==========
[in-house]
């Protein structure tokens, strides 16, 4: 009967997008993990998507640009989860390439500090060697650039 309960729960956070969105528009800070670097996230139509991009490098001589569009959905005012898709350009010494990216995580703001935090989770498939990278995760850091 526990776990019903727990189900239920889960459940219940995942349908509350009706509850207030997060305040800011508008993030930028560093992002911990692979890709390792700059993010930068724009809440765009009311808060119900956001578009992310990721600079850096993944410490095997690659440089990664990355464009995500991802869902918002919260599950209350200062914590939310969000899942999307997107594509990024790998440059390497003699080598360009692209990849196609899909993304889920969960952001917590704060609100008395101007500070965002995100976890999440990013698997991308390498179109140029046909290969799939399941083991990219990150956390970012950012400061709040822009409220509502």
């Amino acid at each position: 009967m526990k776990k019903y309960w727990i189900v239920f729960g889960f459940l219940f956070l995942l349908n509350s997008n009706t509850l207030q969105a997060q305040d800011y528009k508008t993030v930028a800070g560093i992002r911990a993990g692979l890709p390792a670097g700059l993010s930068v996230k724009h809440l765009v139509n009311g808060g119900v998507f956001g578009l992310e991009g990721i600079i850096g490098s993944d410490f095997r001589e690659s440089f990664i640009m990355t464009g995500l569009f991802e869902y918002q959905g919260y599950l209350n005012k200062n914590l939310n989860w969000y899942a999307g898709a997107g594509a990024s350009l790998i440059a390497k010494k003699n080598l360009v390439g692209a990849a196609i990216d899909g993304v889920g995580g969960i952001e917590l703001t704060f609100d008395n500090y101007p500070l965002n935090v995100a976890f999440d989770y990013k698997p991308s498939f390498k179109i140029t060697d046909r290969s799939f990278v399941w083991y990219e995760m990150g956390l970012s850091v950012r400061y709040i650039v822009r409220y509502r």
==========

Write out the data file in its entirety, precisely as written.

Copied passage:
[in-house]
């Protein structure tokens, strides 16, 4: 009967997008993990998507640009989860390439500090060697650039 309960729960956070969105528009800070670097996230139509991009490098001589569009959905005012898709350009010494990216995580703001935090989770498939990278995760850091 526990776990019903727990189900239920889960459940219940995942349908509350009706509850207030997060305040800011508008993030930028560093992002911990692979890709390792700059993010930068724009809440765009009311808060119900956001578009992310990721600079850096993944410490095997690659440089990664990355464009995500991802869902918002919260599950209350200062914590939310969000899942999307997107594509990024790998440059390497003699080598360009692209990849196609899909993304889920969960952001917590704060609100008395101007500070965002995100976890999440990013698997991308390498179109140029046909290969799939399941083991990219990150956390970012950012400061709040822009409220509502």
């Amino acid at each position: 009967m526990k776990k019903y309960w727990i189900v239920f729960g889960f459940l219940f956070l995942l349908n509350s997008n009706t509850l207030q969105a997060q305040d800011y528009k508008t993030v930028a800070g560093i992002r911990a993990g692979l890709p390792a670097g700059l993010s930068v996230k724009h809440l765009v139509n009311g808060g119900v998507f956001g578009l992310e991009g990721i600079i850096g490098s993944d410490f095997r001589e690659s440089f990664i640009m990355t464009g995500l569009f991802e869902y918002q959905g919260y599950l209350n005012k200062n914590l939310n989860w969000y899942a999307g898709a997107g594509a990024s350009l790998i440059a390497k010494k003699n080598l360009v390439g692209a990849a196609i990216d899909g993304v889920g995580g969960i952001e917590l703001t704060f609100d008395n500090y101007p500070l965002n935090v995100a976890f999440d989770y990013k698997p991308s498939f390498k179109i140029t060697d046909r290969s799939f990278v399941w083991y990219e995760m990150g956390l970012s850091v950012r400061y709040i650039v822009r409220y509502r």